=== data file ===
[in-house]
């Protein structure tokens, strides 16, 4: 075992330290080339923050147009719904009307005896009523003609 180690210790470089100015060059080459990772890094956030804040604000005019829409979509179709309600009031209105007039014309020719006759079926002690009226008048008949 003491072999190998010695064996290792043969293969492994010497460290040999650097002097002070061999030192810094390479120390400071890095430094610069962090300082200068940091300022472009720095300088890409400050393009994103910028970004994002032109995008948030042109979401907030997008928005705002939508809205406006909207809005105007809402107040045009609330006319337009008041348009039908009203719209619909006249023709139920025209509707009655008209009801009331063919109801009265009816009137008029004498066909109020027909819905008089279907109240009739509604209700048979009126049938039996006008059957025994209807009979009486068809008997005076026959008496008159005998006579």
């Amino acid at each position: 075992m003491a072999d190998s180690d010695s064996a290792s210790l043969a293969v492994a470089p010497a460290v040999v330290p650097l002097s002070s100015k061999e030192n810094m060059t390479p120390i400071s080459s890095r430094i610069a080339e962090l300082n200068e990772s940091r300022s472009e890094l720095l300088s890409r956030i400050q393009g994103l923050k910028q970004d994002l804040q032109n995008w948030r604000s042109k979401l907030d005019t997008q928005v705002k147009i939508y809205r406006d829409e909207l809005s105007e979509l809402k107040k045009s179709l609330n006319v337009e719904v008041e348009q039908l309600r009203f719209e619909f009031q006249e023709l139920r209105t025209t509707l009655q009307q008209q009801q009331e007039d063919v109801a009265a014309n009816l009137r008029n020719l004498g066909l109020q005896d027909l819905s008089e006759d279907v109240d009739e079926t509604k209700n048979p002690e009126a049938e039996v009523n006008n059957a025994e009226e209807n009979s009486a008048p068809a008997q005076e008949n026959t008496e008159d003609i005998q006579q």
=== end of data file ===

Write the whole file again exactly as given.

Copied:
[in-house]
């Protein structure tokens, strides 16, 4: 075992330290080339923050147009719904009307005896009523003609 180690210790470089100015060059080459990772890094956030804040604000005019829409979509179709309600009031209105007039014309020719006759079926002690009226008048008949 003491072999190998010695064996290792043969293969492994010497460290040999650097002097002070061999030192810094390479120390400071890095430094610069962090300082200068940091300022472009720095300088890409400050393009994103910028970004994002032109995008948030042109979401907030997008928005705002939508809205406006909207809005105007809402107040045009609330006319337009008041348009039908009203719209619909006249023709139920025209509707009655008209009801009331063919109801009265009816009137008029004498066909109020027909819905008089279907109240009739509604209700048979009126049938039996006008059957025994209807009979009486068809008997005076026959008496008159005998006579």
């Amino acid at each position: 075992m003491a072999d190998s180690d010695s064996a290792s210790l043969a293969v492994a470089p010497a460290v040999v330290p650097l002097s002070s100015k061999e030192n810094m060059t390479p120390i400071s080459s890095r430094i610069a080339e962090l300082n200068e990772s940091r300022s472009e890094l720095l300088s890409r956030i400050q393009g994103l923050k910028q970004d994002l804040q032109n995008w948030r604000s042109k979401l907030d005019t997008q928005v705002k147009i939508y809205r406006d829409e909207l809005s105007e979509l809402k107040k045009s179709l609330n006319v337009e719904v008041e348009q039908l309600r009203f719209e619909f009031q006249e023709l139920r209105t025209t509707l009655q009307q008209q009801q009331e007039d063919v109801a009265a014309n009816l009137r008029n020719l004498g066909l109020q005896d027909l819905s008089e006759d279907v109240d009739e079926t509604k209700n048979p002690e009126a049938e039996v009523n006008n059957a025994e009226e209807n009979s009486a008048p068809a008997q005076e008949n026959t008496e008159d003609i005998q006579q």